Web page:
Towards the future of endoluminal surgery – Pre-clinical experience of using the ESP.

S K Sharma1, A Datta1, A Nguyen1, C D Dillon1, L Lefebvre1, G Silberhumer2, J F Cornhill1, J W Milsom1. 1Minimally Invasive New Technologies, Weill Cornell Medical College and N.Y Presbyterian Hospital, 2Medical University Vienna, Department of Surgery, Vienna, Austria


Despite the widespread use of colonoscopy in the detection and prevention of colorectal cancer, technical challenges persist including lack of stability relative to the intestinal wall and poor intraluminal visibility. Additionally, broader adoption of intestinal endoluminal surgery (e.g. Endoscopic Mucosal Resection, Endoscopic Submucosal Dissection and Combined Endo-laparoscopic Surgery) for diseases such as large benign polyps or early colorectal cancer remains delayed, in part due to these challenges, despite clear advantages over surgical segmental resection.

We present an innovative technology that addresses some of the major challenges of conventional colonoscopy and facilitates the advancement of surgical procedures into the endoluminal domain. We propose the design and use of a novel device, capable of being applied to a range of commercially available colonoscopes. Our hypothesis is that ESP significantly improves stability and visualization during colonoscopy.

Figure 1:



The disposable ESP integrates with existing colonoscopes, (figure 1) of varying diameters with no loss of function. ESP incorporates a double balloon system; the foreballoon may be extended beyond the colonoscope tip and inflated, it can then be deflated and redocked onto the colonoscope tip repeatedly, allowing use of the ESP throughout the colon. The aft balloon is positioned behind the articulating colonoscope segment providing stability. The ESP does not occupy the working channel, allowing therapeutic functionality to be maintained. It is intended that the ESP device be applied to all complex endoluminal procedures.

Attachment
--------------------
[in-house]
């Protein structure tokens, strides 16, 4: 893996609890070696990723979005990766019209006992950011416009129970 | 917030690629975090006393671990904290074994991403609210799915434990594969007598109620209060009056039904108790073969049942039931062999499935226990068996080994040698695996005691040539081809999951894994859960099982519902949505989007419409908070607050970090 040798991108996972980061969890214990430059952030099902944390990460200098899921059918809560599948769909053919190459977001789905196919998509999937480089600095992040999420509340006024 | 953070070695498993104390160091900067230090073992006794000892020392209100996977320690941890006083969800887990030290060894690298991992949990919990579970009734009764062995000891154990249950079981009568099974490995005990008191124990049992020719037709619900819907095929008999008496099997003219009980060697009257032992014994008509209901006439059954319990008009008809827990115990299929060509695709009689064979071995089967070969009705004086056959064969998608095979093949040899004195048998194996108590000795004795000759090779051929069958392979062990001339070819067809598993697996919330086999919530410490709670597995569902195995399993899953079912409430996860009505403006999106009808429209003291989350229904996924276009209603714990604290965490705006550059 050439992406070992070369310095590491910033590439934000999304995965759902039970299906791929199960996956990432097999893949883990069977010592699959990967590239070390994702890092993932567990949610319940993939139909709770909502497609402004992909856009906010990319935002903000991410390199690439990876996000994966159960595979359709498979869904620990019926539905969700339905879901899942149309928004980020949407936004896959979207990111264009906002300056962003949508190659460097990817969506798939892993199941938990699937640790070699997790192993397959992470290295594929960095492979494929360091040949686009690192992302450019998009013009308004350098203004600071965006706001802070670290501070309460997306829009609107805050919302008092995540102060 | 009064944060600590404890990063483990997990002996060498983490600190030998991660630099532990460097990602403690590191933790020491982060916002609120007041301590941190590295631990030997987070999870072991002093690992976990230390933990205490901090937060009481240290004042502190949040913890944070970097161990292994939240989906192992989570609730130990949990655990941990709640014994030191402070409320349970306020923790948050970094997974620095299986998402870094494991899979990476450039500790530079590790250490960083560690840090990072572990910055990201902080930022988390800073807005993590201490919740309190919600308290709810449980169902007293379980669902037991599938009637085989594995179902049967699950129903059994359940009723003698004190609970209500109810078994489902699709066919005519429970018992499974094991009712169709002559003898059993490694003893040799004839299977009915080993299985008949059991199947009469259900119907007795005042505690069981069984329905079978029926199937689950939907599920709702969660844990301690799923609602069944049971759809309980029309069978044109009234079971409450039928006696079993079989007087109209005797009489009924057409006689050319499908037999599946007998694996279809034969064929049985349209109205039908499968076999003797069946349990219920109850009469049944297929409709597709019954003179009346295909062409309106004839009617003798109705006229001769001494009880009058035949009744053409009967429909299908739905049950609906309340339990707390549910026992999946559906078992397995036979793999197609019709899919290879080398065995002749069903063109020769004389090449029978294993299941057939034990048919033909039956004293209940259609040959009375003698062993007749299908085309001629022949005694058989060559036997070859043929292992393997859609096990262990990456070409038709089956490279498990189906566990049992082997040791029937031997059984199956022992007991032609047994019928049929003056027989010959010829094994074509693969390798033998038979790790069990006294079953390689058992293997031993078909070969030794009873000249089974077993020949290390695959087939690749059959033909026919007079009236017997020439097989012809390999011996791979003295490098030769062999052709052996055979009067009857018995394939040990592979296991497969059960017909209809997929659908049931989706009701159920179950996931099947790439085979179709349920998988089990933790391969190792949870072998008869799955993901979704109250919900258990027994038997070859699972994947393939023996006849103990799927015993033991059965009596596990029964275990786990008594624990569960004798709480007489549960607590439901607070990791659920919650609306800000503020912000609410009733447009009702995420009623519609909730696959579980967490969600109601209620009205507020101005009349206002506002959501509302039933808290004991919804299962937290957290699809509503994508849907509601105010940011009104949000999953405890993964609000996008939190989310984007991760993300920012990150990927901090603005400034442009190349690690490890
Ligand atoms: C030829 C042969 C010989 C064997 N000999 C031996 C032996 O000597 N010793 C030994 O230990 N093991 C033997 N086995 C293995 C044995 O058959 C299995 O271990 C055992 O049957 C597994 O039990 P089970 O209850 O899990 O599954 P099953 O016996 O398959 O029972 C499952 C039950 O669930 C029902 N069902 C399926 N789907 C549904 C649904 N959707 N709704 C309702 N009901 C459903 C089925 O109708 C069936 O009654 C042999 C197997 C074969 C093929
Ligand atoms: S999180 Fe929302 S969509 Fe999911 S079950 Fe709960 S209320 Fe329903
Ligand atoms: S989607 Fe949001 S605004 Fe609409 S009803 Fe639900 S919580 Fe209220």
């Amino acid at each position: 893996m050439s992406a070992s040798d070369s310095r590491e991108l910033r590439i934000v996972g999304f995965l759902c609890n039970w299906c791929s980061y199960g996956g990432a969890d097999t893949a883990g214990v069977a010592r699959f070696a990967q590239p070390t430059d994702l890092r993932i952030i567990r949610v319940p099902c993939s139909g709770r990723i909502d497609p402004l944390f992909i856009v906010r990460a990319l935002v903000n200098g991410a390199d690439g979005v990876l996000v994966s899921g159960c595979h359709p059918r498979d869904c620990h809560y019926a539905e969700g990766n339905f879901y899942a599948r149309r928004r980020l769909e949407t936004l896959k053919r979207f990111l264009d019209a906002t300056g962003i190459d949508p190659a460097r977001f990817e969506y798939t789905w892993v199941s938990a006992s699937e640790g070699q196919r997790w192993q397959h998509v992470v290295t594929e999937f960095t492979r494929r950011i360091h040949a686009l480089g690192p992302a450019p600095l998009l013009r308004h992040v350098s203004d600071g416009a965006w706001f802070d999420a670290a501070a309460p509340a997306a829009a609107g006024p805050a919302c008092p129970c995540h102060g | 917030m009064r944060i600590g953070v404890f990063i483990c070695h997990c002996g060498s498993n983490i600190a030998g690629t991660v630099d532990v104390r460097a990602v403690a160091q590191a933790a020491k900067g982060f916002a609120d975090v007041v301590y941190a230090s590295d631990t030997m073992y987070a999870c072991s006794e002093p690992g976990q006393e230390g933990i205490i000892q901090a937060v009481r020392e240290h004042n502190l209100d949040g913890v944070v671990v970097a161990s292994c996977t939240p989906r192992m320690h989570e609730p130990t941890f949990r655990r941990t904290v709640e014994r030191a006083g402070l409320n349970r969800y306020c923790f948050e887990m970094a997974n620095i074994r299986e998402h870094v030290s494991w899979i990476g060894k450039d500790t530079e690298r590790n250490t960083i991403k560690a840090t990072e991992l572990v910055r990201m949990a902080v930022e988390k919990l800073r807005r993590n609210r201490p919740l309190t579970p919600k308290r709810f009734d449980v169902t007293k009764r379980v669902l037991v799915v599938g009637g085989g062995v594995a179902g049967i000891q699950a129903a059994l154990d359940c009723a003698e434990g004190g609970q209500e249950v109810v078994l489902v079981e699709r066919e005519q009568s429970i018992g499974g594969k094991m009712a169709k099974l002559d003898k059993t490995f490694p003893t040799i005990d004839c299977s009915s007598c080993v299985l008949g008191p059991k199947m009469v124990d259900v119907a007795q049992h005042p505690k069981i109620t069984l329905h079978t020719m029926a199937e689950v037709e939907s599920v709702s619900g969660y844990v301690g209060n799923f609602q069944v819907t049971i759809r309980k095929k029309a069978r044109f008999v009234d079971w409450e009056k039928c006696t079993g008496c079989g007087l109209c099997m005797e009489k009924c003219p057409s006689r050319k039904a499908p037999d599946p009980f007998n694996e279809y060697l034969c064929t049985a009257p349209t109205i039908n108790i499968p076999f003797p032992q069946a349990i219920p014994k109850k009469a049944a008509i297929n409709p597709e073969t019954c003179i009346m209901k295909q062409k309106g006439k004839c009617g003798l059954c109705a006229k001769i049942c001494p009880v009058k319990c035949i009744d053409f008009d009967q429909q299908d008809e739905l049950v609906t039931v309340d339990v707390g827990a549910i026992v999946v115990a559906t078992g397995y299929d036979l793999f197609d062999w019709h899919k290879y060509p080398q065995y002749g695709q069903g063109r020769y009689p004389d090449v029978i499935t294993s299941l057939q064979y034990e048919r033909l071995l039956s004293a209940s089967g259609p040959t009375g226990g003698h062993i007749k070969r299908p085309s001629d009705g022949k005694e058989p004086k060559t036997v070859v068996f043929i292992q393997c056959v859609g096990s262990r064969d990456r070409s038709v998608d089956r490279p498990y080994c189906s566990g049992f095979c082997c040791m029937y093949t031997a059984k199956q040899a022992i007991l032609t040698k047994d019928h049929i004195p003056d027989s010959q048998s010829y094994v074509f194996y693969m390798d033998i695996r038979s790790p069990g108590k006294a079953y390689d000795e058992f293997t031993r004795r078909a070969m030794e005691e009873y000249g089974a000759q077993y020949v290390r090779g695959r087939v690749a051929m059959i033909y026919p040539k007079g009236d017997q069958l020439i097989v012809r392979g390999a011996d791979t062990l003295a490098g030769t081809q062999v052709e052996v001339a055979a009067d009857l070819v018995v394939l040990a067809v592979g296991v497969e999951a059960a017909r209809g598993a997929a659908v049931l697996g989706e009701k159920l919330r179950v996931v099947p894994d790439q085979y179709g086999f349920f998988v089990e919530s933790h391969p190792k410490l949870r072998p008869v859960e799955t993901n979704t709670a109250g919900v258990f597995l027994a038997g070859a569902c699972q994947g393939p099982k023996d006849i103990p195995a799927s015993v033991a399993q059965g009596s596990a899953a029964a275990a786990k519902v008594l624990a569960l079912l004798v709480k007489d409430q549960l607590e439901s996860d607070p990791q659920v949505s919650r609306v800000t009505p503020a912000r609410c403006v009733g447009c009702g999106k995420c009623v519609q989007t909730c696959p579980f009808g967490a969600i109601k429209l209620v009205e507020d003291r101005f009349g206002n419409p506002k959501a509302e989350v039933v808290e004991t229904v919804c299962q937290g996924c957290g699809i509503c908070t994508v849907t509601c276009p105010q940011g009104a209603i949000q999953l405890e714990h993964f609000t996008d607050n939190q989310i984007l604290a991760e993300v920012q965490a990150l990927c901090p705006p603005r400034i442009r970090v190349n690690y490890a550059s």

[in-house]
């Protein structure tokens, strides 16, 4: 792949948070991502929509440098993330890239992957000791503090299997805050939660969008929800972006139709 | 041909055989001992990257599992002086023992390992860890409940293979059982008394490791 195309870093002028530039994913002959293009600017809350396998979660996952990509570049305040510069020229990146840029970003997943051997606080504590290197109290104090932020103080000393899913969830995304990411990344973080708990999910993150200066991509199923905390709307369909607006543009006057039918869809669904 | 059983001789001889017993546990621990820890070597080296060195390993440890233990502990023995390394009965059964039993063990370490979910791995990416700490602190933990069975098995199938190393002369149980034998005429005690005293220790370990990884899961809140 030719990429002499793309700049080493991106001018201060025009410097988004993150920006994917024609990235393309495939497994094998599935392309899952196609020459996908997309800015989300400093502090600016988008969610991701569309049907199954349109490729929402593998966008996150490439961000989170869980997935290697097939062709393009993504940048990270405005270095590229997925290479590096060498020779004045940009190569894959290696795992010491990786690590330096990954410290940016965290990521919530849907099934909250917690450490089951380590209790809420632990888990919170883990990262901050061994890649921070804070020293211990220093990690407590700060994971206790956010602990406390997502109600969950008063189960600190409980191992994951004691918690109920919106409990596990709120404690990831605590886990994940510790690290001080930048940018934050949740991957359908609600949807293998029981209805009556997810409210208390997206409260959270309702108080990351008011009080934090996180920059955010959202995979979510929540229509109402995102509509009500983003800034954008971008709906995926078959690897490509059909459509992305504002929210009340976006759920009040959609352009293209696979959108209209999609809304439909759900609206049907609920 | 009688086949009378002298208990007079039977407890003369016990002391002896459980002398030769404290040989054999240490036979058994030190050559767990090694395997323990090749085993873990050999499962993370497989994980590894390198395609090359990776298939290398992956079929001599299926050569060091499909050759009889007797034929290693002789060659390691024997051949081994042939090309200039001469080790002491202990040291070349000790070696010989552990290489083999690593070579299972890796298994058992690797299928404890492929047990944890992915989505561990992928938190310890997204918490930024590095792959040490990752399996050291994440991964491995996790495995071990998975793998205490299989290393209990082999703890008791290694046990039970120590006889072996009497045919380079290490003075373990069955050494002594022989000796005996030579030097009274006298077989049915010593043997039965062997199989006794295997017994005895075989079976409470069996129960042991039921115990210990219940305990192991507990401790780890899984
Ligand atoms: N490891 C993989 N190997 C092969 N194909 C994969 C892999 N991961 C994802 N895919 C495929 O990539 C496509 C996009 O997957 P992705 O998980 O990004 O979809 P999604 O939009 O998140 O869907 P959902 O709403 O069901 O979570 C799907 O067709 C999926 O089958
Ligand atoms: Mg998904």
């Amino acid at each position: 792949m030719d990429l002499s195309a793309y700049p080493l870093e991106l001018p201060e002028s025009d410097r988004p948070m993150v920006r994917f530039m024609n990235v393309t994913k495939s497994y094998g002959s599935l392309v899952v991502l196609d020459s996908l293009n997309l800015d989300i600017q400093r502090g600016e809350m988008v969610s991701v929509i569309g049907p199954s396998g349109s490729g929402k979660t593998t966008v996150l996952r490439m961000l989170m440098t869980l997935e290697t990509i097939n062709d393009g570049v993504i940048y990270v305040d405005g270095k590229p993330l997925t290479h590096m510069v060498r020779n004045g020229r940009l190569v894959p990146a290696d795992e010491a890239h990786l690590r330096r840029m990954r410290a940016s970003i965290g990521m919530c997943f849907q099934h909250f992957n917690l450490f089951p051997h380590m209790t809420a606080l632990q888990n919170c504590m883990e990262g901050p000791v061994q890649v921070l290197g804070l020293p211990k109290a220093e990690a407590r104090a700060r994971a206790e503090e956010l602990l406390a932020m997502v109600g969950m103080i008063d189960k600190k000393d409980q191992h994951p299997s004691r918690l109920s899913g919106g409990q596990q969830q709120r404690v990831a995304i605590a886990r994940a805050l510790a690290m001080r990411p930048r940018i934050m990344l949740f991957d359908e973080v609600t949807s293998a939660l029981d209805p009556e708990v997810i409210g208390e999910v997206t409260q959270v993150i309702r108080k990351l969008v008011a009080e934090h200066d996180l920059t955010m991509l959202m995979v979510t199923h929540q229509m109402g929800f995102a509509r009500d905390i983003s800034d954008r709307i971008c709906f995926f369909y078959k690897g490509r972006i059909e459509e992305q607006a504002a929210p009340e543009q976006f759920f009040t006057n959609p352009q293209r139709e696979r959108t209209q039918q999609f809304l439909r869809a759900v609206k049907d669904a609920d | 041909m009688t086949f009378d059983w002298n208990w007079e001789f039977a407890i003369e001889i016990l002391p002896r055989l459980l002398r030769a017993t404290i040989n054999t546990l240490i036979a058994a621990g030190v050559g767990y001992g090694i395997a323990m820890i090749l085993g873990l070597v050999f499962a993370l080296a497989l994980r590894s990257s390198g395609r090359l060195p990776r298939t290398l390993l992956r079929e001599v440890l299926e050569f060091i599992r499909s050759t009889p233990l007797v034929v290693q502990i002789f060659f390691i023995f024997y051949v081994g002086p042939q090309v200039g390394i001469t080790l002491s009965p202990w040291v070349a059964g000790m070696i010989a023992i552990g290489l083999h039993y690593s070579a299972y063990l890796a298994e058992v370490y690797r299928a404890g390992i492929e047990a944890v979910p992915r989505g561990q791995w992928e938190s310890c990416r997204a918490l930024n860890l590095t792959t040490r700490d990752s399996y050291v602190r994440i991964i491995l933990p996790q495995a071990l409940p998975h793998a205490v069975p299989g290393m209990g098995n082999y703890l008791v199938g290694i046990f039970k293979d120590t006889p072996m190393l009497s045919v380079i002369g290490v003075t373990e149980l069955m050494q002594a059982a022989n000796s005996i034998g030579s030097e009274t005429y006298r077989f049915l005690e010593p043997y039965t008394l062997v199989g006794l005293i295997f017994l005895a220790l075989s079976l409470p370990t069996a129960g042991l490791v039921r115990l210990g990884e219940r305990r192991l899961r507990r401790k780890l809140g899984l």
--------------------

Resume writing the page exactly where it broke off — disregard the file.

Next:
Preliminary results:

Our team designed, built and evaluated the prototype ESP in a bench-top setting on the Kyoto-Kagaku colonoscopic trainer. The silicone colon was marked with 1cm points allowing for calculation of surface area (see figure 2). Overall, there was significant improvement in colonoscope (Olympus PCF-180AL) stability (p<0.0001) and visualization (p<0.05) using ESP (see table 1). The foreballoon was deployed at multiple points along the ‘colon’ and successfully redocked in 100% of attempts during the evaluation. Colonoscope functionality was preserved in its entirety whilst using ESP.

Figure 2:


Table 1:


Colonoscope + ESP

(* = p< 0.05)

Intubated Caecum (%)100100
Time to reach caecum (sec)38.247.6*
Colonoscope Migration following 5cm longitudinal traction (cm)600*
Surface Area Visualized (cm2)

34.6 (straight)

39 (flexure)

50 (both)*
Time for maximum visualization (sec)

35 (straight)

57 (flexure)

19.6 (straight)*

35 (flexure)*

Damage to colonNoNo


To the best of our knowledge, the ESP demonstrates the first platform capable of repetetive endoluminal balloon deployment whilst preserving colonoscope functionality. Preliminary results indicate significant enhancements of visualization and stability. Further in-vivo feasibility testing is needed to quantify the therapeutic benefits of ESP. Whilst additional development and testing is necessary, the ESP shows promise in expanding both the current and future surgical applications of colonoscopy.

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